A History of Greece: From the Time of Solon to 403 B.C

By George Grote; J. M. Mitchell et al. | Go to book overview
Save to active project

23[LIII]

EIGHTH YEAR OF THE WAR

THE eighth year of the war presents events of a more important and decisive character than any of the preceding. In reviewing the preceding years we observe that though there is much fighting, with hardship and privation inflicted on both sides, yet the operations are mostly of a desultory character, not calculated to determine the event of the war. But the capture of Sphakteria and its prisoners, coupled with the surrender of the whole Lacedæmonian fleet, was an event full of consequences and imposing in the eyes of all Greece. It stimulated the Athenians to a series of operations, larger and more ambitious than anything which they had yet conceived - directed, not merely against Sparta in her own country, but also to the reconquest of that ascendancy in Megara and Bœotia which they had lost on or before the Thirty years' truce. On the other hand, it intimidated so much both the Lacedæmonians, the revolted Chalkidic allies of Athens in Thrace, and Perdikkas king of Macedonia - that between them the expedition of Brasidas, which struck so serious a blow at the Athenian empire, was concerted. This year is thus the turning-point of the war. If the operations of Athens had succeeded, she would have regained nearly as great a power as she enjoyed before the Thirty years' truce. But it happened that Sparta, or rather the Spartan Brasidas, proved successful, gaining enough to neutralize all the advantages derived by Athens from the capture of Sphakteria.

The first enterprise undertaken by the Athenians in the course of the spring was against the island of Kythêra, on the southern coast of Laconia. It was inhabited by Lacedæmonian Periœki, and administered by a governor, and garrison of hoplites, annually sent thither. It was the usual point of landing for merchantmen from Libya and Egypt; and as it lay very near to Cape Malea, immediately over against the Gulf of Gythium - the only accessible portion of the generally inhospitable coast of Laconia - the chance that it might fall into the hands of an enemy was considered as so menacing to Sparta, that some politicians are said to have wished the island at the bottom of the sea. 1 Nikias,

1 Thukyd., iv. 54; Herodot., vii. 235. The manner in which Herodotus alludes to the dangers which would arise to Sparta from the occupation of Kythêra by an enemy, furnishes one additional probability tending to show that his history was composed before the actual occupation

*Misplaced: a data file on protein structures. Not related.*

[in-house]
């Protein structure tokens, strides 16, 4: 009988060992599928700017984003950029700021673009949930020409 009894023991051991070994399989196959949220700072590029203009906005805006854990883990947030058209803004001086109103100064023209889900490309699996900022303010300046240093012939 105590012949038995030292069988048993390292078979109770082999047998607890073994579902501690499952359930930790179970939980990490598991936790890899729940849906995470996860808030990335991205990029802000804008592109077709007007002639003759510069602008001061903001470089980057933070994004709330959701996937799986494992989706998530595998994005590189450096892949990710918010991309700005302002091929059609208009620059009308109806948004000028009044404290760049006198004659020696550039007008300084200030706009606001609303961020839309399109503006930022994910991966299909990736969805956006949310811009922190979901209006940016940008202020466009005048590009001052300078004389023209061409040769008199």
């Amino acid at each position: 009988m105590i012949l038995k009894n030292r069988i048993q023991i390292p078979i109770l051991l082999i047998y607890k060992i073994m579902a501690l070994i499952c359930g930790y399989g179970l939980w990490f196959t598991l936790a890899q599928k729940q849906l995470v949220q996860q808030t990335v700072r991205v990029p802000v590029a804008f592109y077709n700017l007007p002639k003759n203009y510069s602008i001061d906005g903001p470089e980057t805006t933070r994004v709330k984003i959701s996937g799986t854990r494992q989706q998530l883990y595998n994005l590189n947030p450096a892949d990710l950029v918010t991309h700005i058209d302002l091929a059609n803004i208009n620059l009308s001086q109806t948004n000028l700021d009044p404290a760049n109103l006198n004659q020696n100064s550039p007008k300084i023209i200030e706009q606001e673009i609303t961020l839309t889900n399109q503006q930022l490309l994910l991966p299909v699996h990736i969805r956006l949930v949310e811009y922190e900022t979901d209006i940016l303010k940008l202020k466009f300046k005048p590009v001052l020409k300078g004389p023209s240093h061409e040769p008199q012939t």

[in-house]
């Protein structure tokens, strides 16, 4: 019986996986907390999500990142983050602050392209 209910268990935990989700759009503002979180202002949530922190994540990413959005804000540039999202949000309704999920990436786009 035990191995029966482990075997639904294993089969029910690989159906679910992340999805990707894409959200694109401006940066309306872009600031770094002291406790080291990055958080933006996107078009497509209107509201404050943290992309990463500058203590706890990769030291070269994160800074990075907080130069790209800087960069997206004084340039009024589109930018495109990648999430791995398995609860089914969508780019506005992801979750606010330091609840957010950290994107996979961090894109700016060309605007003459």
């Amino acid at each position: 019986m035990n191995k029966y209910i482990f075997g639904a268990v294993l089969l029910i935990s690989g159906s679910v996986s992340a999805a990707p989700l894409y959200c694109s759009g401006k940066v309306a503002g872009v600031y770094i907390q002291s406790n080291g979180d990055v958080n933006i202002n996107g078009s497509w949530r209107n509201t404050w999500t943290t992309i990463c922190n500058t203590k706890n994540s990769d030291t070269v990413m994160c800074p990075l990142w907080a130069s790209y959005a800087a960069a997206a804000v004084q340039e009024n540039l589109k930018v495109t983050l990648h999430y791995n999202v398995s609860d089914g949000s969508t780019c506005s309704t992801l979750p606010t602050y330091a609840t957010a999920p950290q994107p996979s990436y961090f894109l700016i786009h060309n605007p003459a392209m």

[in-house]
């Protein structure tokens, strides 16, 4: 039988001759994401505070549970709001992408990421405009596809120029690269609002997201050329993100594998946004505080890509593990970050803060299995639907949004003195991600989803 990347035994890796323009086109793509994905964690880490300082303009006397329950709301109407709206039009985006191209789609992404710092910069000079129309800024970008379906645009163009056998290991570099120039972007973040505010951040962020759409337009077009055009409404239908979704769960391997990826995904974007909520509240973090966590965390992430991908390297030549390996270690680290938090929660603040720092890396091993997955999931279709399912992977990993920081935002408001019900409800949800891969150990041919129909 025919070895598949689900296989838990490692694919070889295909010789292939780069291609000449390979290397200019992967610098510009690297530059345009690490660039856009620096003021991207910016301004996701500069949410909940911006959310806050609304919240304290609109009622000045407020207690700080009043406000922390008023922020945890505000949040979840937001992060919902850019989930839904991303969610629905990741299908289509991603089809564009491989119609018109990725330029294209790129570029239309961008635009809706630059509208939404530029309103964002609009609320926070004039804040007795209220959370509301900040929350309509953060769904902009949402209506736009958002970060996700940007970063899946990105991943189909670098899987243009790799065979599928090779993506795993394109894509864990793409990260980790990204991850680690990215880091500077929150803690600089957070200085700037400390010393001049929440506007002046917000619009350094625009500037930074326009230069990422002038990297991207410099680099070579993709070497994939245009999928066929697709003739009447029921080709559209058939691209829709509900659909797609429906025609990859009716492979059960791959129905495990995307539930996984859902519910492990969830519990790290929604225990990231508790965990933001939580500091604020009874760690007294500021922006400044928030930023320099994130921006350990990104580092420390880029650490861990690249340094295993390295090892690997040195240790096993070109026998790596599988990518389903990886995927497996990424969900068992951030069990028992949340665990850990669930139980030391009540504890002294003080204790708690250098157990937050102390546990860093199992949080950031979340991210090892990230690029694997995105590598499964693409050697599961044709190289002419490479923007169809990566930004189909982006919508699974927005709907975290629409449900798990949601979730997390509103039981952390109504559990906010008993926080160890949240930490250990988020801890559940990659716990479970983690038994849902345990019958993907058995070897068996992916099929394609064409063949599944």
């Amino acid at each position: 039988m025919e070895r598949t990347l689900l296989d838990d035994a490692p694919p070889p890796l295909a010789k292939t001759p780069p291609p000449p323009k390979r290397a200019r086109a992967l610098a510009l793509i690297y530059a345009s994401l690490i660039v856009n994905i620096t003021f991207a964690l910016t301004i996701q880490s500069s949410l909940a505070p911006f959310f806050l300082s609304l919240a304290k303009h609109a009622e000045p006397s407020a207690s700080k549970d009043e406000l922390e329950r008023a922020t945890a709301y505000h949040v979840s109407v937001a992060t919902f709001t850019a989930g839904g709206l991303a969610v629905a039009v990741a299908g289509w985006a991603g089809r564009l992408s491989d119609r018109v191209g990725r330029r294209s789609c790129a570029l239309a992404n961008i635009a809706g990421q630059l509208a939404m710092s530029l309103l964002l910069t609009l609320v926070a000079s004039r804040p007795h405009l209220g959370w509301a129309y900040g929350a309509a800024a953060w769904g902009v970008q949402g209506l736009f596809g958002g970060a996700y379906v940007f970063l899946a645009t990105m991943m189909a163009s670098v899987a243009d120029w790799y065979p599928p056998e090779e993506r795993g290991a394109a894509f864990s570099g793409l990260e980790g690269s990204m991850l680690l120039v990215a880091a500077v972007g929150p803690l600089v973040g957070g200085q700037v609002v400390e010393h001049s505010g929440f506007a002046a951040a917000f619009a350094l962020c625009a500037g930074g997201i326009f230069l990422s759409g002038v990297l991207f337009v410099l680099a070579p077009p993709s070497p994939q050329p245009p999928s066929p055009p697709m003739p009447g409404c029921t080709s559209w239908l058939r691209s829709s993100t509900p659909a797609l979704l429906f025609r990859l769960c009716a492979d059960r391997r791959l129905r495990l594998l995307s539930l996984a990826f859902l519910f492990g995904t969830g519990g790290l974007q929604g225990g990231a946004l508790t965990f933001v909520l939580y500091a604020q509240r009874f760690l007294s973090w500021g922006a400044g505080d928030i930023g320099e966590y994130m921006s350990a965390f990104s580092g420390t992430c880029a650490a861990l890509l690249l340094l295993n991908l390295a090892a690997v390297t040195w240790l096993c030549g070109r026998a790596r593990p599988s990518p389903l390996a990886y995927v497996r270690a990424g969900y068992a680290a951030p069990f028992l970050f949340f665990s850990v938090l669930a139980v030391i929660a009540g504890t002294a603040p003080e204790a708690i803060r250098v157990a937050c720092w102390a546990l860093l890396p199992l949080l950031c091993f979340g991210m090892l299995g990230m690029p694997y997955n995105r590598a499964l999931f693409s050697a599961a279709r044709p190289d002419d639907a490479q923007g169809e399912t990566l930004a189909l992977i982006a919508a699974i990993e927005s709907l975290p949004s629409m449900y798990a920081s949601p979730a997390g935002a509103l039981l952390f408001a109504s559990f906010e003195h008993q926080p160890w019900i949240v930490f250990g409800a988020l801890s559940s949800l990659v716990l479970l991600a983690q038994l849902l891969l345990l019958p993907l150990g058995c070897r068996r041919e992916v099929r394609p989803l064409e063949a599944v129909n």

-591-

Notes for this page

Add a new note
If you are trying to select text to create highlights or citations, remember that you must now click or tap on the first word, and then click or tap on the last word.
Loading One moment ...
Project items
Notes
Cite this page

Cited page

Style
Citations are available only to our active members.
Sign up now to cite pages or passages in MLA, APA and Chicago citation styles.

Cited page

Bookmark this page
A History of Greece: From the Time of Solon to 403 B.C
Table of contents

Table of contents

Settings

Settings

Typeface
Text size Smaller Larger
Search within

Search within this book

Look up

Look up a word

  • Dictionary
  • Thesaurus
Please submit a word or phrase above.
Print this page

Print this page

Why can't I print more than one page at a time?

While we understand printed pages are helpful to our users, this limitation is necessary to help protect our publishers' copyrighted material and prevent its unlawful distribution. We are sorry for any inconvenience.
Full screen
/ 978

matching results for page

Cited passage

Style
Citations are available only to our active members.
Sign up now to cite pages or passages in MLA, APA and Chicago citation styles.

Cited passage

Welcome to the new Questia Reader

The Questia Reader has been updated to provide you with an even better online reading experience.  It is now 100% Responsive, which means you can read our books and articles on any sized device you wish.  All of your favorite tools like notes, highlights, and citations are still here, but the way you select text has been updated to be easier to use, especially on touchscreen devices.  Here's how:

1. Click or tap the first word you want to select.
2. Click or tap the last word you want to select.

OK, got it!

Thanks for trying Questia!

Please continue trying out our research tools, but please note, full functionality is available only to our active members.

Your work will be lost once you leave this Web page.

For full access in an ad-free environment, sign up now for a FREE, 1-day trial.

Already a member? Log in now.

Are you sure you want to delete this highlight?